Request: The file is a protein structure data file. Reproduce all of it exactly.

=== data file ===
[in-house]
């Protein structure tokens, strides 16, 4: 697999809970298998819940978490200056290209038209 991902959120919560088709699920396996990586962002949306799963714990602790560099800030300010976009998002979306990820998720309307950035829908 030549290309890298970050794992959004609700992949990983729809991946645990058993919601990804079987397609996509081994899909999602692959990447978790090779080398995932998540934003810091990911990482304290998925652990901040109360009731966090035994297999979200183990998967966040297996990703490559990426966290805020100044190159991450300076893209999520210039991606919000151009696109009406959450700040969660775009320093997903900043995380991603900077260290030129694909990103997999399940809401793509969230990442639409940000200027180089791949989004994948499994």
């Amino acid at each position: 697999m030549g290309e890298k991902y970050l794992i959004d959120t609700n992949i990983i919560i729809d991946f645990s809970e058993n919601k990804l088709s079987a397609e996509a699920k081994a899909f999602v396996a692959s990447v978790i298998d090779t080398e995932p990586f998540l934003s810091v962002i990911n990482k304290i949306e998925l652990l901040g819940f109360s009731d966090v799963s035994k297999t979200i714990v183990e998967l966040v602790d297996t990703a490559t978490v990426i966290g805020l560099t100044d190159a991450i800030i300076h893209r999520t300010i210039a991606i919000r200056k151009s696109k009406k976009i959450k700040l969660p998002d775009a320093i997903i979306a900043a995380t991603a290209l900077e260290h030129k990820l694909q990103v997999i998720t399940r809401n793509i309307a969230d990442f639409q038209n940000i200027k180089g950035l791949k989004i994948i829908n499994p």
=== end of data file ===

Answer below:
[in-house]
């Protein structure tokens, strides 16, 4: 697999809970298998819940978490200056290209038209 991902959120919560088709699920396996990586962002949306799963714990602790560099800030300010976009998002979306990820998720309307950035829908 030549290309890298970050794992959004609700992949990983729809991946645990058993919601990804079987397609996509081994899909999602692959990447978790090779080398995932998540934003810091990911990482304290998925652990901040109360009731966090035994297999979200183990998967966040297996990703490559990426966290805020100044190159991450300076893209999520210039991606919000151009696109009406959450700040969660775009320093997903900043995380991603900077260290030129694909990103997999399940809401793509969230990442639409940000200027180089791949989004994948499994």
């Amino acid at each position: 697999m030549g290309e890298k991902y970050l794992i959004d959120t609700n992949i990983i919560i729809d991946f645990s809970e058993n919601k990804l088709s079987a397609e996509a699920k081994a899909f999602v396996a692959s990447v978790i298998d090779t080398e995932p990586f998540l934003s810091v962002i990911n990482k304290i949306e998925l652990l901040g819940f109360s009731d966090v799963s035994k297999t979200i714990v183990e998967l966040v602790d297996t990703a490559t978490v990426i966290g805020l560099t100044d190159a991450i800030i300076h893209r999520t300010i210039a991606i919000r200056k151009s696109k009406k976009i959450k700040l969660p998002d775009a320093i997903i979306a900043a995380t991603a290209l900077e260290h030129k990820l694909q990103v997999i998720t399940r809401n793509i309307a969230d990442f639409q038209n940000i200027k180089g950035l791949k989004i994948i829908n499994p």